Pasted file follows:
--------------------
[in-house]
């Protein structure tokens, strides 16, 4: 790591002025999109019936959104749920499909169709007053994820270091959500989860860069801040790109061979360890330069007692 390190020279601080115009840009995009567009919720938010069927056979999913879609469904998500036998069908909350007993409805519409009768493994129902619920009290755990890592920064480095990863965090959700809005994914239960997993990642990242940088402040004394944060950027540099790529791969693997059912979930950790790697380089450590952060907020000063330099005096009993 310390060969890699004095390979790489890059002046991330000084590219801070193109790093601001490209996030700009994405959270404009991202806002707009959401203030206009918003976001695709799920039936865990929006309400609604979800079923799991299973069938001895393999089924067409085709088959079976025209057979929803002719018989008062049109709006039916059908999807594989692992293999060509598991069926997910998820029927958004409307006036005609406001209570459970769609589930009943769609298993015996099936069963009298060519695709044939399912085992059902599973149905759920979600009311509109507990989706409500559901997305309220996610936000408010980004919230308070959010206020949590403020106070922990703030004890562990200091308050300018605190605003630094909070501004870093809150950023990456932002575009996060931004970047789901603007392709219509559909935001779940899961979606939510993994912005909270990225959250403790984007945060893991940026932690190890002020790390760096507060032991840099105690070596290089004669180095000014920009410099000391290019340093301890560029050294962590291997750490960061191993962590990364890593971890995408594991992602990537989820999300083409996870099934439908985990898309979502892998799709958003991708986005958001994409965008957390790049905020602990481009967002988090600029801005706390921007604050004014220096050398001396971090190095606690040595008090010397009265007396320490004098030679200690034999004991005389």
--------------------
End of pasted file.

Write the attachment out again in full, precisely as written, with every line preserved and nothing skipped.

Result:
[in-house]
């Protein structure tokens, strides 16, 4: 790591002025999109019936959104749920499909169709007053994820270091959500989860860069801040790109061979360890330069007692 390190020279601080115009840009995009567009919720938010069927056979999913879609469904998500036998069908909350007993409805519409009768493994129902619920009290755990890592920064480095990863965090959700809005994914239960997993990642990242940088402040004394944060950027540099790529791969693997059912979930950790790697380089450590952060907020000063330099005096009993 310390060969890699004095390979790489890059002046991330000084590219801070193109790093601001490209996030700009994405959270404009991202806002707009959401203030206009918003976001695709799920039936865990929006309400609604979800079923799991299973069938001895393999089924067409085709088959079976025209057979929803002719018989008062049109709006039916059908999807594989692992293999060509598991069926997910998820029927958004409307006036005609406001209570459970769609589930009943769609298993015996099936069963009298060519695709044939399912085992059902599973149905759920979600009311509109507990989706409500559901997305309220996610936000408010980004919230308070959010206020949590403020106070922990703030004890562990200091308050300018605190605003630094909070501004870093809150950023990456932002575009996060931004970047789901603007392709219509559909935001779940899961979606939510993994912005909270990225959250403790984007945060893991940026932690190890002020790390760096507060032991840099105690070596290089004669180095000014920009410099000391290019340093301890560029050294962590291997750490960061191993962590990364890593971890995408594991992602990537989820999300083409996870099934439908985990898309979502892998799709958003991708986005958001994409965008957390790049905020602990481009967002988090600029801005706390921007604050004014220096050398001396971090190095606690040595008090010397009265007396320490004098030679200690034999004991005389």